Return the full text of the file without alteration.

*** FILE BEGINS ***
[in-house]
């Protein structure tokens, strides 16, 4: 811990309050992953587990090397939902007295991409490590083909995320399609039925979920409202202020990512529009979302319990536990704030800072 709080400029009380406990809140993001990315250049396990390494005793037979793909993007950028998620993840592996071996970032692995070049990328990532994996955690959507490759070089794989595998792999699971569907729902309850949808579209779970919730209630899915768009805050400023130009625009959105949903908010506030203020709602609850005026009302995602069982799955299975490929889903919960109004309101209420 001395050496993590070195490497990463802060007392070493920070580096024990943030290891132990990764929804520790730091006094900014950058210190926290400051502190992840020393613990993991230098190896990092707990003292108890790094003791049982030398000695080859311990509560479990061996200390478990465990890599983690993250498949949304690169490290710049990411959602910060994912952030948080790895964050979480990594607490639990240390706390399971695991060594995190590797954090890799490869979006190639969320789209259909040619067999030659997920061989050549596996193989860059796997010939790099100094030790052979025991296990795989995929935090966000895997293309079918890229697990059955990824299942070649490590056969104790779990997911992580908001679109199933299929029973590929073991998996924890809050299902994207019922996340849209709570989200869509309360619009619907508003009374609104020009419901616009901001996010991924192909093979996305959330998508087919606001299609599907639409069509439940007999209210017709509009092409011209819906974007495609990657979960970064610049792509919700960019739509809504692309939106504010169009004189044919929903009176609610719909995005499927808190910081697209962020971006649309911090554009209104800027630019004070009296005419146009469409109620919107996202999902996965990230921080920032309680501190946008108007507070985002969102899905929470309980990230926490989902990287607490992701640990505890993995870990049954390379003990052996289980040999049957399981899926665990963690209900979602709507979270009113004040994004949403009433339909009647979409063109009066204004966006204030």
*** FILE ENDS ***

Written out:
[in-house]
């Protein structure tokens, strides 16, 4: 811990309050992953587990090397939902007295991409490590083909995320399609039925979920409202202020990512529009979302319990536990704030800072 709080400029009380406990809140993001990315250049396990390494005793037979793909993007950028998620993840592996071996970032692995070049990328990532994996955690959507490759070089794989595998792999699971569907729902309850949808579209779970919730209630899915768009805050400023130009625009959105949903908010506030203020709602609850005026009302995602069982799955299975490929889903919960109004309101209420 001395050496993590070195490497990463802060007392070493920070580096024990943030290891132990990764929804520790730091006094900014950058210190926290400051502190992840020393613990993991230098190896990092707990003292108890790094003791049982030398000695080859311990509560479990061996200390478990465990890599983690993250498949949304690169490290710049990411959602910060994912952030948080790895964050979480990594607490639990240390706390399971695991060594995190590797954090890799490869979006190639969320789209259909040619067999030659997920061989050549596996193989860059796997010939790099100094030790052979025991296990795989995929935090966000895997293309079918890229697990059955990824299942070649490590056969104790779990997911992580908001679109199933299929029973590929073991998996924890809050299902994207019922996340849209709570989200869509309360619009619907508003009374609104020009419901616009901001996010991924192909093979996305959330998508087919606001299609599907639409069509439940007999209210017709509009092409011209819906974007495609990657979960970064610049792509919700960019739509809504692309939106504010169009004189044919929903009176609610719909995005499927808190910081697209962020971006649309911090554009209104800027630019004070009296005419146009469409109620919107996202999902996965990230921080920032309680501190946008108007507070985002969102899905929470309980990230926490989902990287607490992701640990505890993995870990049954390379003990052996289980040999049957399981899926665990963690209900979602709507979270009113004040994004949403009433339909009647979409063109009066204004966006204030």